The kid valet had ushered Bill Gates into his car and was headed back to the stand when I just had to ask: Is the Richest Man in America a decent tipper?
“He gave him 10 grand!” another valet joked.
“Twenty,” the kid told me, with a wide grin and a story for life.
It was a nice capper to an evening centered on what Microsoft wealth can do, in big ways and small.
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And Jeff and Tricia Raikes are focused on the big.
At the opening of the sleek, new Lake Union headquarters of their Raikes Foundation the other night, Microsoft’s first office romance (“There have been others who have followed,” Jeff Raikes cracked) welcomed friends, colleagues and partners, and spoke of their plans for the city, state and the country.
Everyone received a name tag, but of course most didn’t need one.
The towering William H. Gates Sr.
came in with his wife, Mimi, to take a look around, and there was something symbolic in that; the father of the man whose work and wealth have created an enduring and worldwide ripple effect.
“It’s kind of a simple thing,” the elder Gates said when I asked him to ponder. “It’s a neat place for a city to be.”
His wife tried to get more out of him: “But what role did Microsoft play?”
“It brought a hell of a lot of money here!” Gates said, smiling at the absurdity of having to say it out loud. Then he paused. “My son is a hell of a lot smarter than I am.”
Not long after, that son arrived with his wife, Melinda French Gates, he in a zip-front pullover and casual pants, and she in a designer dress and boots. They toured the place, Melinda ducking into offices and getting on her tiptoes to peer over partitions while Bill waited, glass of white wine in hand.
There was Steve Daschle of Southwest Youth and Family Services; James Catalano from the University of Washington; the writer James Fallows, who in 2000 was embedded with Raikes’ team at Microsoft for a piece he wrote for The Atlantic.
(“He wanted to understand the business, and they made a nice connection,” Tricia Raikes told me.)
There was Seattle City Council President Sally Clark, former first lady of Washington Mona Locke and Deborah Jensen of the Woodland Park Zoo.
Killian Noe, of the Recovery Cafe, gave Tricia Raikes one of her signature hugs before the couple miked up and stood on a landing between two floors to address the crowd, which included folks from Microsoft and representatives from nonprofits and institutions around the city
The Raikes Foundation, which has the goal of ending local homelessness by 2020, has already given out $43 million since 2002 — $22 million of that in the state of Washington.
The new digs are 22 minutes by bicycle from the Raikes’ house in Laurelhurst, “but a little too long for me in a kayak,” Jeff Raikes said.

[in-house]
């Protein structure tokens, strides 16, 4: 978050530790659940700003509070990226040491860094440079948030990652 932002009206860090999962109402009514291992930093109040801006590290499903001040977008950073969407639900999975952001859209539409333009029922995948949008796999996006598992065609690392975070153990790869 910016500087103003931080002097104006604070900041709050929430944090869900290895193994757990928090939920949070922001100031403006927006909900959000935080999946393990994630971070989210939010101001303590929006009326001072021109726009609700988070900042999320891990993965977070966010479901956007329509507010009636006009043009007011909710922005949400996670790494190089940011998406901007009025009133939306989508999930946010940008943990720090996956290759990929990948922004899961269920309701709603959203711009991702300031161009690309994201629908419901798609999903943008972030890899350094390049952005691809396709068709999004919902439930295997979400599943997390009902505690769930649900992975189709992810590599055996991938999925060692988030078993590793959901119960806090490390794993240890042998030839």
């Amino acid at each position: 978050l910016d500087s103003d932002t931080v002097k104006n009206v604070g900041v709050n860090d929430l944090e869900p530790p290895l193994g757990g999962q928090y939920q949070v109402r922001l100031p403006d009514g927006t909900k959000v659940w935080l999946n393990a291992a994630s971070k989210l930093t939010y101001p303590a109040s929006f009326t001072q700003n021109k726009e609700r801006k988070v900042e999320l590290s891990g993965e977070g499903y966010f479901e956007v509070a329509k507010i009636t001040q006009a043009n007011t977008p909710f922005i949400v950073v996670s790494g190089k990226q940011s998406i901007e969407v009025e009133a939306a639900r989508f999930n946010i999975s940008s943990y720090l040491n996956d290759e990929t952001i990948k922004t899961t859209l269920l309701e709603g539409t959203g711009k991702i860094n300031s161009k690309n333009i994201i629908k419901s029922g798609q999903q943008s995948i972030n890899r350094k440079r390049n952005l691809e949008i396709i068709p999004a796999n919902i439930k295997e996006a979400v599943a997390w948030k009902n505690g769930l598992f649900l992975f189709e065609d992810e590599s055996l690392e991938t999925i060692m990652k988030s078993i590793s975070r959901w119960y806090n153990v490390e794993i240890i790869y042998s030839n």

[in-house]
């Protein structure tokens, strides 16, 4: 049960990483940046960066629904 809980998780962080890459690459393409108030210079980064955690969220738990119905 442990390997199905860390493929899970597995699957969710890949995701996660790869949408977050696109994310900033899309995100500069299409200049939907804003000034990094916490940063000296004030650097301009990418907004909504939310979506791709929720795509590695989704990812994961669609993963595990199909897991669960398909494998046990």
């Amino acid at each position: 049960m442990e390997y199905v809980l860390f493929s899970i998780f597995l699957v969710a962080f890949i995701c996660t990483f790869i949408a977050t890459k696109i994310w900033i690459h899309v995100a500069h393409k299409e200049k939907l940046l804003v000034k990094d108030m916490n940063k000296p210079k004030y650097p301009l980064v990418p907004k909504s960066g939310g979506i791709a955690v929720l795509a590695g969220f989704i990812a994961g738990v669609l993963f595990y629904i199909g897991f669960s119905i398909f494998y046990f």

The idea was to explain where they came from. Both grew up in families “that value public service,” Tricia Raikes said, and, after meeting at Microsoft, they built a family and a home here.
Then they won what Jeff Raikes called “the Microsoft lottery.”
“When you get that kind of benefit,” he asked, “what are you going to do with it? Philanthropy is a journey. You follow your head, but you follow your heart, as well.”
That may have been the best tip of the night.
The college try
One by one, the kids on the stage stated a dream: Cartoonist. Engineer. Architect. Game designer.
Bob Craves watched from the table at the front of the room the other day at the College Success Foundation (CSF)’s annual luncheon and beamed, knowing he had spent the past 13 years working to make that happen.
His nonprofit offers support and scholarships to low-income kids, helping them overcome tough odds and get a college education. So far, 3,000 kids have gotten bachelor degrees with CSF’s help, and 6,000 more in Washington state and Washington, D.C., are being ushered along.
Craves and his CSF co-founder, Ann Ramsay-Jenkins, both retired earlier this year, and the other day they were feted by 1,000 people, including Bill Weyerhaeuser, state House Speaker Frank Chopp, Congresswoman
Suzan DelBene, state schools Superintendent
and 12 — count ’em! — college presidents.
“If I knew this many people would turn out to see me leave, I’d have done it sooner,” Craves cracked.
(Jean Enersen, just back to KING 5 after hip surgery, served as emcee.)
“This work has been completely rewarding,” Craves told me after. “The good thing about it is you know what the end result is. Every kid who graduates is one.”
It’s a nice legacy. But being one of the first seven people to start Costco wasn’t so bad, either.
“That was fun, too!” Craves said. “You know, we do have a few million members.”
Nicole Brodeur’s column appears Tuesday and Sunday. Reach her at 206-464-2334 or email@example.com.